Affiliations 

  • 1 Sydney Institute of Marine Science, 19 Chowder Bay Rd, Mosman, New South Wales 2088, Australia; Centre for Marine Bio-Innovation, School of Biological, Earth and Environmental Sciences, University of New South Wales, Sydney, New South Wales 2052, Australia,; National Centre for Coasts and Climate, School of Biosciences, The University of Melbourne, Parkville, Victoria 3010, Australia. Electronic address: beth.strain@unimelb.edu.au
  • 2 Institute for Marine and Antarctic Studies, University of Tasmania, PO Box 49, Hobart, Tasmania 7001, Australia; Centre for Marine Socioecology, University of Tasmania, Hobart, Tasmania 7001, Australia
  • 3 Sydney Institute of Marine Science, 19 Chowder Bay Rd, Mosman, New South Wales 2088, Australia; University of Sydney, Centre for Research on Ecological Impacts of Coastal Cities, School of Life and Environmental Sciences, NSW 2006, Australia
  • 4 National Centre for Coasts and Climate, School of Biosciences, The University of Melbourne, Parkville, Victoria 3010, Australia; University of Sydney, Centre for Research on Ecological Impacts of Coastal Cities, School of Life and Environmental Sciences, NSW 2006, Australia
  • 5 Sydney Institute of Marine Science, 19 Chowder Bay Rd, Mosman, New South Wales 2088, Australia; Institute for Applied Ecology New Zealand, School of Science, Auckland University of Technology, Auckland 1142, New Zealand
  • 6 Institute for Applied Ecology New Zealand, School of Science, Auckland University of Technology, Auckland 1142, New Zealand
  • 7 School of Biological and Marine Sciences, University of Plymouth, Plymouth PL4 8AA, Drake Circus, UK
  • 8 Marine Science Center, Northeastern University, 430 Nahant Road, Nahant, MA 01907, USA
  • 9 University of Bologna, Dipartimento di Scienze Biologiche, Geologiche ed Ambientali (BIGEA) & Centro Interdipartimentale di Ricerca per le Scienze Ambientali (CIRSA), UO CoNISMa, Via S. Alberto, 163, Ravenna I-48123, Italy
  • 10 Biodiversity Research Centre, Academia Sinica, Taipei 115, Taiwan
  • 11 Centre for Marine and Coastal Studies, Universiti Sains Malaysia, Penang 11800, Malaysia
  • 12 State Key Laboratory of Marine Environmental Science, College of Ocean and Earth Sciences, Xiamen University, Xiamen 361102, China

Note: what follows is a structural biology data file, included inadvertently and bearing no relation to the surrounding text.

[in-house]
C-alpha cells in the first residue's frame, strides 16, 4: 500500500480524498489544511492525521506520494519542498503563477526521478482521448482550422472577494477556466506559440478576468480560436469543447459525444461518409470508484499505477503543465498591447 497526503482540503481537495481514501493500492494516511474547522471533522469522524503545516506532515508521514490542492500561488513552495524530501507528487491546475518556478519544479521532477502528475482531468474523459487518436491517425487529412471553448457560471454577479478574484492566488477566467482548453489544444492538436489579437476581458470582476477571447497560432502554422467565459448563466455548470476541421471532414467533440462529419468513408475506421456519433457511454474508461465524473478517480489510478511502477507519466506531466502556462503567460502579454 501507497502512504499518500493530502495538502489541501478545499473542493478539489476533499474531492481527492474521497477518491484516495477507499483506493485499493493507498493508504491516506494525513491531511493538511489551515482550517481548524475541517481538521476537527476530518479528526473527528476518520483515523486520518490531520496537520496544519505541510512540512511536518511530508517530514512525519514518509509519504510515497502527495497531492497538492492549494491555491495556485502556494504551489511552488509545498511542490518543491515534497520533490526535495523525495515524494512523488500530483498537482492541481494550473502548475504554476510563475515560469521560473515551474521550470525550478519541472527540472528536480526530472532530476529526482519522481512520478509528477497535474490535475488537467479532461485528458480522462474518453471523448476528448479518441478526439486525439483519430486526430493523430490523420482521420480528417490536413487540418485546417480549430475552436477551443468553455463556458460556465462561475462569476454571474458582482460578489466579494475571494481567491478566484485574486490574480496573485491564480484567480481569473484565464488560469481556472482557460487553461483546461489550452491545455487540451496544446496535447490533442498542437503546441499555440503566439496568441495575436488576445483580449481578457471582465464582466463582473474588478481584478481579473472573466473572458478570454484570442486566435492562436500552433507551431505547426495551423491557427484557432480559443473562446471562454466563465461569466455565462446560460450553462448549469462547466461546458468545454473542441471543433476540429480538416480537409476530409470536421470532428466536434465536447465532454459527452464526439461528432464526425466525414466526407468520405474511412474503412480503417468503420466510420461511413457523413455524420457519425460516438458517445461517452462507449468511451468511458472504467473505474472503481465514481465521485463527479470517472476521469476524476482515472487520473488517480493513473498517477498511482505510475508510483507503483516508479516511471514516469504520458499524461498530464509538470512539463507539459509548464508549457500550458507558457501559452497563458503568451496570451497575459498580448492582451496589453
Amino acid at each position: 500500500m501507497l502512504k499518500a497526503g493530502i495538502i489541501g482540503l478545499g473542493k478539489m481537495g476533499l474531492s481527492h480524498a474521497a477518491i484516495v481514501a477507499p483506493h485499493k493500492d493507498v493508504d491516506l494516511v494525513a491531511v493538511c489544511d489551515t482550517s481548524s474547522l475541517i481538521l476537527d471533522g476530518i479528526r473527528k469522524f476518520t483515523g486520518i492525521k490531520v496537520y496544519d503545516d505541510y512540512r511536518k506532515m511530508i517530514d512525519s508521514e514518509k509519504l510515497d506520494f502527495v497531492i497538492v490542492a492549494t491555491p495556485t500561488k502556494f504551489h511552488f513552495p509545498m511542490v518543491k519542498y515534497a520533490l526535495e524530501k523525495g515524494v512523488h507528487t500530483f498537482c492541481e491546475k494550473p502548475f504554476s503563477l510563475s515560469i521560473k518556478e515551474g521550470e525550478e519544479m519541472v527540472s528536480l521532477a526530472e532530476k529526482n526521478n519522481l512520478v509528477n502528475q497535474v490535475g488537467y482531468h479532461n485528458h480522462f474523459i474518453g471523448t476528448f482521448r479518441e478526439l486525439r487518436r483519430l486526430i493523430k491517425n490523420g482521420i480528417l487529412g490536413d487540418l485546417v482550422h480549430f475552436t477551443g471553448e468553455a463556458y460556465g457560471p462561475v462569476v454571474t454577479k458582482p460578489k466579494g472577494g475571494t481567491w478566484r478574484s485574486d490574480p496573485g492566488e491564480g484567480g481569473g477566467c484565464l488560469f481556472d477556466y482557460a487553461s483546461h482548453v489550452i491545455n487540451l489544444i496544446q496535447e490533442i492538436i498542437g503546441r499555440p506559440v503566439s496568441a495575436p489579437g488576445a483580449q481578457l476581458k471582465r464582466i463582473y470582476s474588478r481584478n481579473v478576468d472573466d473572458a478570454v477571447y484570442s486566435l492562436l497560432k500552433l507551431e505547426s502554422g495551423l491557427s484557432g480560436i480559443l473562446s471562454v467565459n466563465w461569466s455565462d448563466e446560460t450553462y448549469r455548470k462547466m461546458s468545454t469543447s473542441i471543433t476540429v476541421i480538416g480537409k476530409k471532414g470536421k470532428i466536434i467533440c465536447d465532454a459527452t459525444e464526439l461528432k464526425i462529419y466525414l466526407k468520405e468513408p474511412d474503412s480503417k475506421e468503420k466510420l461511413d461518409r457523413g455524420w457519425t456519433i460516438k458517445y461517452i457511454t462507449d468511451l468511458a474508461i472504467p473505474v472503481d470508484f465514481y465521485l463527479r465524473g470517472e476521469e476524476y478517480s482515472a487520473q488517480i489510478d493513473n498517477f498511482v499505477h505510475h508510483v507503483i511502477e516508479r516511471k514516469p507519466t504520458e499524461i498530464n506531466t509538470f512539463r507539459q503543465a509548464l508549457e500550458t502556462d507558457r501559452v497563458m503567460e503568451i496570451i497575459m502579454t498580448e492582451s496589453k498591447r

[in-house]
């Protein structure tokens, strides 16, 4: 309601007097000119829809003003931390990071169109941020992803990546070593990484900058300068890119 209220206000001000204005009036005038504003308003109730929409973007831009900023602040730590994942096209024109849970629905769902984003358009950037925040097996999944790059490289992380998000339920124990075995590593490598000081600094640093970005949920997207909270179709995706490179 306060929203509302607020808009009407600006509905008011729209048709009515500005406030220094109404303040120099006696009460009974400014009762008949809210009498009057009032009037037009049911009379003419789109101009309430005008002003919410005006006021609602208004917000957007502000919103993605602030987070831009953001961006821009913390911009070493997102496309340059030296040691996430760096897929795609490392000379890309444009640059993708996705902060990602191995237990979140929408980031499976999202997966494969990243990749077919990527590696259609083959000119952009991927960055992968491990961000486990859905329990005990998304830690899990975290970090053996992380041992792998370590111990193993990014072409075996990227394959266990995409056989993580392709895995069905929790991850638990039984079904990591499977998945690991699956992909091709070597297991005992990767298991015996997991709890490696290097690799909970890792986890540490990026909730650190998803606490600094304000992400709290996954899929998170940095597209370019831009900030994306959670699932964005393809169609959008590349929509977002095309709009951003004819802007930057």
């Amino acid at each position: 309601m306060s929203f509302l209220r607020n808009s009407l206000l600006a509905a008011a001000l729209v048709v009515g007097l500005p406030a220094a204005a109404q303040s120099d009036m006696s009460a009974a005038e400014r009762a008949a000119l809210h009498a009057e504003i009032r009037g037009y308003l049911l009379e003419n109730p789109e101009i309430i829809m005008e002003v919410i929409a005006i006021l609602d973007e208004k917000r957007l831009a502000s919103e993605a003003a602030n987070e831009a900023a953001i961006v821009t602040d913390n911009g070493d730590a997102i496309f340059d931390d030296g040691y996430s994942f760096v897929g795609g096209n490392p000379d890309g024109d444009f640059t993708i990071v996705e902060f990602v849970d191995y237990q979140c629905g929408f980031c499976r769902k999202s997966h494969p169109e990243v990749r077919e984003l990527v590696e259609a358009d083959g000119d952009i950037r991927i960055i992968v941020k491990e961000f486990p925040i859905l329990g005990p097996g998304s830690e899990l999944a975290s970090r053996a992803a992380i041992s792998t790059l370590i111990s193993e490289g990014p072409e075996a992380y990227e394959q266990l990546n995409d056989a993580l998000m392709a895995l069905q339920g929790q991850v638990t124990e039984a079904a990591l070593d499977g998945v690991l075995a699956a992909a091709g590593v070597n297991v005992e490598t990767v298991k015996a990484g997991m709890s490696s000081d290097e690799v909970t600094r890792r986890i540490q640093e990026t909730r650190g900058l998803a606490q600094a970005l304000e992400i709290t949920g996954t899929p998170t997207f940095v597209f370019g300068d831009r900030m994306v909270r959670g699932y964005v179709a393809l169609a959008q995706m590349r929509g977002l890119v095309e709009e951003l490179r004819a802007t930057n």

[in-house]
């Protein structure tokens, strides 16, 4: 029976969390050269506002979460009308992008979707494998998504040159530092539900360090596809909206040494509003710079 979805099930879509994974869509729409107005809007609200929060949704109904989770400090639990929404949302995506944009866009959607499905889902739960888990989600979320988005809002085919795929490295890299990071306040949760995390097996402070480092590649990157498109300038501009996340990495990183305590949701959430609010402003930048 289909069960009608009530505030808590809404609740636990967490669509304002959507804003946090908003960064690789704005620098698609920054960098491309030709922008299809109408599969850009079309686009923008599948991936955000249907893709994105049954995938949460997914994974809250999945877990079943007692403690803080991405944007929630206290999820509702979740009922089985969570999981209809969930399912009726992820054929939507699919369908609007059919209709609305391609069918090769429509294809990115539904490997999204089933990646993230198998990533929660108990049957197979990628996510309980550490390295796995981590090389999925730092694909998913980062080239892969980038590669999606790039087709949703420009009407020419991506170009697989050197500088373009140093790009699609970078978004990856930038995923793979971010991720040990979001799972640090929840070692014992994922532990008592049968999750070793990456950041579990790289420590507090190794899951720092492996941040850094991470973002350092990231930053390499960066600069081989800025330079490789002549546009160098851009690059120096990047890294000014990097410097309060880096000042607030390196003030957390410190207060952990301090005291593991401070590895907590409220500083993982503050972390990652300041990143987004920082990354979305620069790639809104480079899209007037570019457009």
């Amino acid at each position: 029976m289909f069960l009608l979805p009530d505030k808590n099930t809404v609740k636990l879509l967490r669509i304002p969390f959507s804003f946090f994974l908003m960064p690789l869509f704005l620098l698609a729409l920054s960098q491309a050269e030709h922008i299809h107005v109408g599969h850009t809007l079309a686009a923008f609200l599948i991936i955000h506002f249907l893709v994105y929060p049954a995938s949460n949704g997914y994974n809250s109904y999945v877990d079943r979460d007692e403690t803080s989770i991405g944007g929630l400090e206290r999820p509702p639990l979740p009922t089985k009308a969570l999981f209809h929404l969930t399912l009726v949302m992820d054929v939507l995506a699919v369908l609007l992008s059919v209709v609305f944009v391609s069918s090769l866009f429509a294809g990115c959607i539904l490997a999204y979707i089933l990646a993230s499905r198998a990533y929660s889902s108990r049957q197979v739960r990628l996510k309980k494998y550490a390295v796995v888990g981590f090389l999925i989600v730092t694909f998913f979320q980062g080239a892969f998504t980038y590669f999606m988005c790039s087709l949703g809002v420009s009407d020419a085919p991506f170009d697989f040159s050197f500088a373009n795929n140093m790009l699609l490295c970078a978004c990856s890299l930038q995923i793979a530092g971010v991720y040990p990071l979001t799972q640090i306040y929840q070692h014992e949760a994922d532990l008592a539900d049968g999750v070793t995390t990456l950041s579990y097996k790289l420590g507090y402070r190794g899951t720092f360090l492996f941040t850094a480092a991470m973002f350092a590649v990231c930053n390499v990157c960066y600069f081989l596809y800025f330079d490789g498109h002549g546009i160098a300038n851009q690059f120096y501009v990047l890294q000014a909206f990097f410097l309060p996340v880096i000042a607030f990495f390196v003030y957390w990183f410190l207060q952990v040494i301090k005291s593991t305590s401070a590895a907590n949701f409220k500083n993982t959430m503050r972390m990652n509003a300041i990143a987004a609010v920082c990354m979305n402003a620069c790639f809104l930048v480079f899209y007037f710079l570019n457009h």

• 13 Department of Marine Biotecnology, Instituto de Estudos do Mar Almirante Paulo Moreira, Brazilian Navy & Post-Graduation Program in Marine Biotechnology, IEAPM/UFF, Arraial do Cabo, Rio de Janeiro 28930-000, Brazil
  • 14 Environmental Hydraulics Institute, Universidad de Cantabria, Avda. Isabel Torres, 15, Parque Científico y Tecnológico de Cantabria, 39011 Santander, Spain
  • 15 Sydney Institute of Marine Science, 19 Chowder Bay Rd, Mosman, New South Wales 2088, Australia; Centre for Marine Bio-Innovation, School of Biological, Earth and Environmental Sciences, University of New South Wales, Sydney, New South Wales 2052, Australia
  • 16 National Centre for Coasts and Climate, School of Biosciences, The University of Melbourne, Parkville, Victoria 3010, Australia
  • 17 Sydney Institute of Marine Science, 19 Chowder Bay Rd, Mosman, New South Wales 2088, Australia; Department of Biological Sciences, Macquarie University, NSW 2109, Australia
Sci. Total Environ., 2019 Mar 25;658:1293-1305.
PMID: 30677991 DOI: 10.1016/j.scitotenv.2018.12.285

Abstract

Marine harbours are the focus of a diverse range of activities and subject to multiple anthropogenically induced pressures. Support for environmental management options aimed at improving degraded harbours depends on understanding the factors which influence people's perceptions of harbour environments. We used an online survey, across 12 harbours, to assess sources of variation people's perceptions of harbour health and ecological engineering. We tested the hypotheses: 1) people living near impacted harbours would consider their environment to be more unhealthy and degraded, be more concerned about the environment and supportive of and willing to pay for ecological engineering relative to those living by less impacted harbours, and 2) people with greater connectedness to the harbour would be more concerned about and have greater perceived knowledge of the environment, and be more supportive of, knowledgeable about and willing to pay for ecological engineering, than those with less connectedness. Across twelve locations, the levels of degradation and modification by artificial structures were lower and the concern and knowledge about the environment and ecological engineering were greater in the six Australasian and American than the six European and Asian harbours surveyed. We found that people's perception of harbours as healthy or degraded, but not their concern for the environment, reflected the degree to which harbours were impacted. There was a positive relationship between the percentage of shoreline modified and the extent of support for and people's willingness to pay indirect costs for ecological engineering. At the individual level, measures of connectedness to the harbour environment were good predictors of concern for and perceived knowledge about the environment but not support for and perceived knowledge about ecological engineering. To make informed decisions, it is important that people are empowered with sufficient knowledge of the environmental issues facing their harbour and ecological engineering options.

* Title and MeSH Headings from MEDLINE®/PubMed®, a database of the U.S. National Library of Medicine.